In Texas, the statute-based motion for new trial is the most efficient way to raise two types of error immediately after a conviction or guilty plea:
- Ineffective Assistance of Counsel and
- Newly-Discovered Evidence Favorable to the Defense
To be clear, there is no explicit list of what can and can’t be raised in a motion for new trial. I’ve used a motion for new trial (let’s call it the MNT) to effectively raise issues related to sentence length and prosecutorial misconduct. But for the most part, we use MNT’s to preserve issues related to defense attorney mistakes and introduce new material facts for the trial and appellate courts to consider.
After a Guilty Plea
Another important point: the MNT isn’t just for contested cases — they can be used to undue guilty pleas when the client had a mistaken belief about the consequences of his plea or the lawyers had an incomplete knowledge of relevant facts.
Example: a person pleads guilty to a DWI only a few days after arrest because he lives out of town and doesn’t want to come back for a second court date. He doesn’t know his blood alcohol level at the time of arrest. He doesn’t know the immigration/travel consequences of having a DWI conviction (and FYI they are significant, especially if your work takes you into the Middle East or Asia). This person wants to bust his plea and fight the case when he finds out his BAC is slightly below the legal limit. Can he?
An MNT that alleges involuntary plea based on ineffective assistance of counsel and new evidence — the BAC number — might do the trick. Drafting is critical here because the State will have good counter arguments that the defendant knew what he was doing — getting a quick plea to resolve the case without full discovery of the evidence — and the travel consequences were just “collateral.” When criminal lawyers use the word “collateral” they usually just mean unimportant. Eg — whether or not this hypothetical person can travel for work is unimportant. That’s how prosecutors think and talk. That a person could lose their livelihood means nothing to the State.
An effective MNT will articulate the human cost of the plea and make the consequences personal. Judges have broad discretion here, so a good attorney will anticipate the State’s objections and frame the motion as both a legally proper remedy and a personally fair way of correcting a mistake. I can win MNT’s because I humanize the client.
After a Trial
The classic MNT gets filed after a trial. Most defense attorneys just file a “boilerplate” motion that doesn’t allege any specific facts and is not supported by sworn statements. The motions are filed simply as “place holders” to extend appellate filing deadlines.
These motions always lose. And the defense attorney doesn’t care because it’s not his case anymore.
If you have a real issue to raise, make sure your lawyer gathers the necessary facts, gets sworn statements, and, most importantly, gets either a certified or uncertified copy of the relevant portions of the reporter’s record.
Time is Not on Your Side
You only have 30 days after verdict to file your MNT.
But the court reporters aren’t in a hurry. They’ve got lots of records to prepare and they will put your record at the end of the line. What’s the chance of you getting a nice certified copy of the entire trial record in time for your appellate attorney to review it? Slim to NONE. So how can this lawyer draft an effective motion for new trial?
Criminal appellate attorneys should (1) be in a hurry and (2) think creatively about getting their facts in a MNT. They have to do whatever it takes to figure out what happened during trial and what allegations they can make and support in their MNT. If the record isn’t ready, then ask the court reporter to at least give you an uncertified copy. Who cares if there are type-0’s? Also: talk to the trial attorney immediately. Get feedback from her. Are you Monday-quarterbacking her work? Yes, but they know the drill. Convictions are a big deal and lawyers know their work has to be checked. That’s how the system works. An ethical trial attorney will be candid about what went right or wrong during trial. I always get their feedback and use it in crafting the MNT.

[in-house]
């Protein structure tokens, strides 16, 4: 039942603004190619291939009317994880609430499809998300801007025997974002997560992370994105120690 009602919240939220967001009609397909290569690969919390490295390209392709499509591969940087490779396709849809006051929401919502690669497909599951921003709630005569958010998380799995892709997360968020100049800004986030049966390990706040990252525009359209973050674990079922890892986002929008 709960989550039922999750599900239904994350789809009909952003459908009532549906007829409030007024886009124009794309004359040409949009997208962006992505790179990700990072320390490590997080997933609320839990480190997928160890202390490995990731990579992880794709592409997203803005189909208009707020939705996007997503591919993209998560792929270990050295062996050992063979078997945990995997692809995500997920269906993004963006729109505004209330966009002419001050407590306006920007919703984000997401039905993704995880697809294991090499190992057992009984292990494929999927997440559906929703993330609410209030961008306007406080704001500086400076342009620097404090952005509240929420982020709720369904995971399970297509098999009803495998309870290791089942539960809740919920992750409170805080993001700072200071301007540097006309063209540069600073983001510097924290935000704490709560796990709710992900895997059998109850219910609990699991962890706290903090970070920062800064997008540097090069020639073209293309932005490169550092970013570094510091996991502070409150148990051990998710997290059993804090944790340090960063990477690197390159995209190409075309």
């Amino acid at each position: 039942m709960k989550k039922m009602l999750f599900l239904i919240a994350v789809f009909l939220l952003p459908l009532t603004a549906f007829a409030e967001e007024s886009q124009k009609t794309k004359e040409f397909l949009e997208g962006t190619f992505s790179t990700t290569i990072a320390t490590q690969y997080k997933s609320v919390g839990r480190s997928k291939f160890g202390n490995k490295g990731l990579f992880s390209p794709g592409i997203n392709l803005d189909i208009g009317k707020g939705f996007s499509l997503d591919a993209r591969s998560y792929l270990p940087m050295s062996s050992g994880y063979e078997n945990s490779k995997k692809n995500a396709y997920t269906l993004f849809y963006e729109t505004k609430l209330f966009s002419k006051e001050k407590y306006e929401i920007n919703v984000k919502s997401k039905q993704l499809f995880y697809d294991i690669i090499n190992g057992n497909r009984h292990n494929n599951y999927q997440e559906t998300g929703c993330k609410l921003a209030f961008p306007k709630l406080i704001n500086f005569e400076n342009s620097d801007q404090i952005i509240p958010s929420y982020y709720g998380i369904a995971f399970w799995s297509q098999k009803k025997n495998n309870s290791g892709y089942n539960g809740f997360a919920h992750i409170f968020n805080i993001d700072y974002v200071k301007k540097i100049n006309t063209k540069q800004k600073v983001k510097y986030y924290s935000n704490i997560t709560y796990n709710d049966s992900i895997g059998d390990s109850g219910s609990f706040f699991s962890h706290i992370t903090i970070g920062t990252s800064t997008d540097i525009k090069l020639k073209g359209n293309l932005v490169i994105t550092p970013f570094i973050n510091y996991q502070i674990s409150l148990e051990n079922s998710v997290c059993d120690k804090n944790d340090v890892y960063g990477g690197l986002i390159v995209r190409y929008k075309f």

So, once the appellate attorney has used his outside-the-box thinking to draft and support his MNT, what happens?
The MNT has to be presented to the trial court. The court can then do one of three things: deny the motion, grant the motion, or ignore the motion. After 75 days of ignoring the motion (dated from the day of sentencing), the MNT expires and is denied by inaction.
Do you get a hearing? That’s up to the judge. Courts have discretion to hold a hearing and can grant or deny a motion solely on the basis of the sworn statements attached to the motion. In my experience, you only get a hearing if you have alleged specific, actionable acts of ineffective assistance or new evidence of recent impropriety by a juror or key witness. Even then, there are no guarantees. Judges love to protect jury verdicts.
Can you appeal the stuff alleged in the MNT? Yes. It’s part of the record now and can go up to the appellate court. This gives you another “bite at the apple” if you have good facts developed in your supporting documents and hopefully in a hearing. In other words, the appellate court can say yes even if the trial court has said no.
We win! Now what?
If your MNT is granted you get what you literally asked for: another trial. That means you do everything again — pick a jury, put on evidence, get a verdict, and maybe get sentenced if you’re again convicted.
That doesn’t sound fun, does it? But maybe your lawyer can use the granted MNT as leverage to get you a favorable plea deal or a dismissal. But that, my friends, is a fact-specific situation that you must discuss with your counsel of choice.
Go find the best appellate attorney you can afford and have him or her get to work!